Childbearing And Choice: The Shift In Britain’s Families
Published on 28 January, 2022 | Katie Welton-Dillon
In many respects, the world in which we live in today is drastically different to the one that our parents were familiar with when they were growing up.
It’s tempting to think of such change solely in terms of the technology which we use every day and even the way in which cities immediately around us or the environment much further afield actually look.
Yet subtle but significant change is also taking place within our homes.
The Office for National Statistics (ONS) has just published data about childbearing in England and Wales (https://www.ons.gov.uk/peoplepopulationandcommunity/birthsdeathsandmarriages/conceptionandfertilityrates/bulletins/childbearingforwomenbornindifferentyearsenglandandwales/2020).
Some of the key findings relate to women born in 1975.
The statistics reveal that these women were commonly giving birth to their first child at an older age than their mothers (at 31 compared to 22 years of age) and had fewer children too.
However, the study also demonstrated that half of women born in 1990 remained childless by their 30th birthday – the first time that this has occurred.
Even so, the proportion of women (18 per cent) who never have children has remained constant since the late 1950s, leading the ONS to conclude that “women are delaying childbearing rather than not having children”.
That comment hints at broader societal shifts which have impacted on how women and their partners now view family life.
It’s not as though people have necessarily turned their backs on living together. According to data released just before Christmas, just under two-thirds of the population in England and Wales aged 16 or over is part of a couple (https://www.ons.gov.uk/peoplepopulationandcommunity/populationandmigration/populationestimates/bulletins/populationestimatesbymaritalstatusandlivingarrangements/2020).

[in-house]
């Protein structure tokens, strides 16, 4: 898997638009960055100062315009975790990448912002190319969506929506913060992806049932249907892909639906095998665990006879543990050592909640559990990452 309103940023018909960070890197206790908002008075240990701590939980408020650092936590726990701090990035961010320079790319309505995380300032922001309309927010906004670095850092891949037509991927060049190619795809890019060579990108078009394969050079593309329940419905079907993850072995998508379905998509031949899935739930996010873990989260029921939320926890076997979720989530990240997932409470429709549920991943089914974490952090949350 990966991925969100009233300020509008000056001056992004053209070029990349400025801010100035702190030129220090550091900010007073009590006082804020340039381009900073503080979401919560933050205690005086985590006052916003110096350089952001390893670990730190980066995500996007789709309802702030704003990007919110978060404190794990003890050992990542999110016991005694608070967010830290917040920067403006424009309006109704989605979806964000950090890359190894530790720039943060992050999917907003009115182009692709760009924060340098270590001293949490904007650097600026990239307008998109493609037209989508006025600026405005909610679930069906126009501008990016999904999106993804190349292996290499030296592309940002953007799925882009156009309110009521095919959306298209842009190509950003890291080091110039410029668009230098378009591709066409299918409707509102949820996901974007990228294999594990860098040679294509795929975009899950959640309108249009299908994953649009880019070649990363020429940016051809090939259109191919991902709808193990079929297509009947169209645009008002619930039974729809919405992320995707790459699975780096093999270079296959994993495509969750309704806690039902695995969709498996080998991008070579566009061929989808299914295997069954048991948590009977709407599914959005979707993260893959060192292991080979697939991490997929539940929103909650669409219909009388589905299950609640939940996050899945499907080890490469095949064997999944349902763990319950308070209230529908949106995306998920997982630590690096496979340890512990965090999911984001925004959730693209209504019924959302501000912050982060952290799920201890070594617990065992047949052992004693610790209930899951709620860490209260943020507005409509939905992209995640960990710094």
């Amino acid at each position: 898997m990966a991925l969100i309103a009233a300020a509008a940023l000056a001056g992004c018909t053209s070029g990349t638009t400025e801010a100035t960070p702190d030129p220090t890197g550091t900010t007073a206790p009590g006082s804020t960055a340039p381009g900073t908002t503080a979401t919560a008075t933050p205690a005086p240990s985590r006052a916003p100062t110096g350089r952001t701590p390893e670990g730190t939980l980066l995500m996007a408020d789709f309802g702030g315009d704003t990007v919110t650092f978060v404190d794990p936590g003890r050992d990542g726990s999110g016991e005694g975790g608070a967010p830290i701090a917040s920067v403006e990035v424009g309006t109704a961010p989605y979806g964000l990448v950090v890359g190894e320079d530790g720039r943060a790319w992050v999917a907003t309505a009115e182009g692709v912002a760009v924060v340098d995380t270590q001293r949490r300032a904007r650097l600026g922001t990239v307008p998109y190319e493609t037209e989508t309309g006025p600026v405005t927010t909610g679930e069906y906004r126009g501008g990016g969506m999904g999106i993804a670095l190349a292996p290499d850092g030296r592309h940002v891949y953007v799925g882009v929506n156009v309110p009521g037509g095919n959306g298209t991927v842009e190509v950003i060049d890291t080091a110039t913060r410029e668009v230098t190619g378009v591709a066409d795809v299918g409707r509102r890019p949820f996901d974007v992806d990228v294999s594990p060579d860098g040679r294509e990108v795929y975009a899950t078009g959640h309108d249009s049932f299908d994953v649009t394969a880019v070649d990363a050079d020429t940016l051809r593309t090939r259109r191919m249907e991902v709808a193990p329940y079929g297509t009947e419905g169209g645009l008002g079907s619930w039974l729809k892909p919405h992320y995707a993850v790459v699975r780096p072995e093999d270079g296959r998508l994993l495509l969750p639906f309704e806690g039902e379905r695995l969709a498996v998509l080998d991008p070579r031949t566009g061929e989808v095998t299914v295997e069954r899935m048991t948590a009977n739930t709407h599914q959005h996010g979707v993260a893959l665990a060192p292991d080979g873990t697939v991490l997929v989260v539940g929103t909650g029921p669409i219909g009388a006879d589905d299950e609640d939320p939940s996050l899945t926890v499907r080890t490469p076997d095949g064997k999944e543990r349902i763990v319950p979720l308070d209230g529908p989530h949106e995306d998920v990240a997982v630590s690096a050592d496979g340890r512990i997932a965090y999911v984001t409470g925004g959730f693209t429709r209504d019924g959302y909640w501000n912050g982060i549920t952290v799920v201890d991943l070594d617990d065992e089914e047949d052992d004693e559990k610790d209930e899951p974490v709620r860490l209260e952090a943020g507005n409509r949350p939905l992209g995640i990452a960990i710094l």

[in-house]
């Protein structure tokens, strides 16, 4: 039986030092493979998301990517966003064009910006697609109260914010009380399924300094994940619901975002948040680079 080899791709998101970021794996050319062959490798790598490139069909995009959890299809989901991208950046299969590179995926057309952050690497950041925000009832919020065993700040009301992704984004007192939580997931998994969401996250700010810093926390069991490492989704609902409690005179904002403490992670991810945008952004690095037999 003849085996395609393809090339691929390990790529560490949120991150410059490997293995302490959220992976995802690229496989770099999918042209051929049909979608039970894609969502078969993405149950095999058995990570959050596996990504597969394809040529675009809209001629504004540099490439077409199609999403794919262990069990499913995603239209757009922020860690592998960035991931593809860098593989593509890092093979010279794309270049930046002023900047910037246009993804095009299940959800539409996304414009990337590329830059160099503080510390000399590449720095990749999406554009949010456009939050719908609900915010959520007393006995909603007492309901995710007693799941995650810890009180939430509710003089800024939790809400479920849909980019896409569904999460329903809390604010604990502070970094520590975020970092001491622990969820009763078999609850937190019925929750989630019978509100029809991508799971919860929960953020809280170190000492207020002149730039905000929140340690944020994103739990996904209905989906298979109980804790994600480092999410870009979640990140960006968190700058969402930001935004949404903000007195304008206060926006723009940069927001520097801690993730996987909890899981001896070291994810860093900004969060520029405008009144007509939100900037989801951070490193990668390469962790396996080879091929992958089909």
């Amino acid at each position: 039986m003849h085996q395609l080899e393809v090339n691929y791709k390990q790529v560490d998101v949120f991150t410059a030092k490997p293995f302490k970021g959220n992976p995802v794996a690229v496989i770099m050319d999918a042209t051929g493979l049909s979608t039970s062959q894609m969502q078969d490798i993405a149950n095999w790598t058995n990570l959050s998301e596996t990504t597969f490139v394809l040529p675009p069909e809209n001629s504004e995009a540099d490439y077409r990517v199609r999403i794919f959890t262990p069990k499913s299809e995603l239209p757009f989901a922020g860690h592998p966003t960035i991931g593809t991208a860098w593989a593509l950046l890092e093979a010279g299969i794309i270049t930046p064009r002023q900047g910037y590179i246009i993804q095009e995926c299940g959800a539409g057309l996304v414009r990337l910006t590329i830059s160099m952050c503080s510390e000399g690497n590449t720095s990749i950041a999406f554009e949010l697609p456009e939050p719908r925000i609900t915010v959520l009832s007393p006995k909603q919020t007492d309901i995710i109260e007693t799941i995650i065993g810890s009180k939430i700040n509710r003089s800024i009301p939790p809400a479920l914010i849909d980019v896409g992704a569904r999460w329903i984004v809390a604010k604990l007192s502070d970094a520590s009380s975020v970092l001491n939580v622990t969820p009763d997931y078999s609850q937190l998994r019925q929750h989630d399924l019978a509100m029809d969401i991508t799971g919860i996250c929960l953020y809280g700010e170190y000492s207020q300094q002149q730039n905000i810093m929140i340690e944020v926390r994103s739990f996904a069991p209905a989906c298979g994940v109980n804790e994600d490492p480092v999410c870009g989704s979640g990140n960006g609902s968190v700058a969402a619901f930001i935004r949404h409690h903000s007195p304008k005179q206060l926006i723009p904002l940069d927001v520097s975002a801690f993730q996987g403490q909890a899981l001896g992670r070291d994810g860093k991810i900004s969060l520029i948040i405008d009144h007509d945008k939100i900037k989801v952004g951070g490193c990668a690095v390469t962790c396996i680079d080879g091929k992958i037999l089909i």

What I believe that we’re seeing is that individuals perhaps want to experience more of life, something which becomes more difficult once children have been born.
That much is indicated by ONS’ figures showing that the average age at which people marry has been steadily increasing since the 1970s (https://www.ons.gov.uk/peoplepopulationandcommunity/birthsdeathsandmarriages/marriagecohabitationandcivilpartnerships/bulletins/marriagesinenglandandwalesprovisional/2018#age-at-marriage).
As well as perhaps starting careers, young men and women are only too well aware of the economic consequences of family life.
A 10.2 per cent increase in the cost of a home over the course of the 12 months to October last year drove the average house price above £268,000 (https://www.gov.uk/government/news/uk-house-price-index-for-october-2021).
Once they have a roof over their heads, couples also need to take the sums involved in raising a child into account.
For instance, the Child Poverty Action Group (CPAG) issued figures in December showing that the average “basic cost” incurred by lone parents from birth until a child turns 18 topped £185,000 when housing and childcare costs are included (https://cpag.org.uk/policy-and-campaigns/cost-child).
Influenced by a variety of pressure groups and commentators such as the naturalist and broadcaster Sir David Attenborough, (https://populationmatters.org/?gclid=CjwKCAjw06LZBRBNEiwA2vgMVUJpAqts9A5_RcN_D46na7I3zzvvCzLO8zxZO1umGIihonV4YVqgQRoCzEcQAvD_BwE), an increasing number of couples are also making a conscious decision about whether to have children out of a desire to limit the strain which a growing population has on the planet’s natural resources.
Among the changes which the latest ONS figures illustrate that we’re seeing in society is one which is revealed rather more inadvertently.
One of the reasons for focusing on the patterns of childbearing evidenced by women who were born in 1975 is that they “completed their childbearing years in 2020”.
Since they themselves were born, medical advances have enabled women’s thinking to overcome pressures to have children in their twenties or thirties.
Science may, therefore, be another contributory factor in women giving birth later than their predecessors.
It perhaps also highlights how the idea of the ONS even using notional ‘expiry dates’ in relation to women’s fertility needs to be subjected to revision themselves.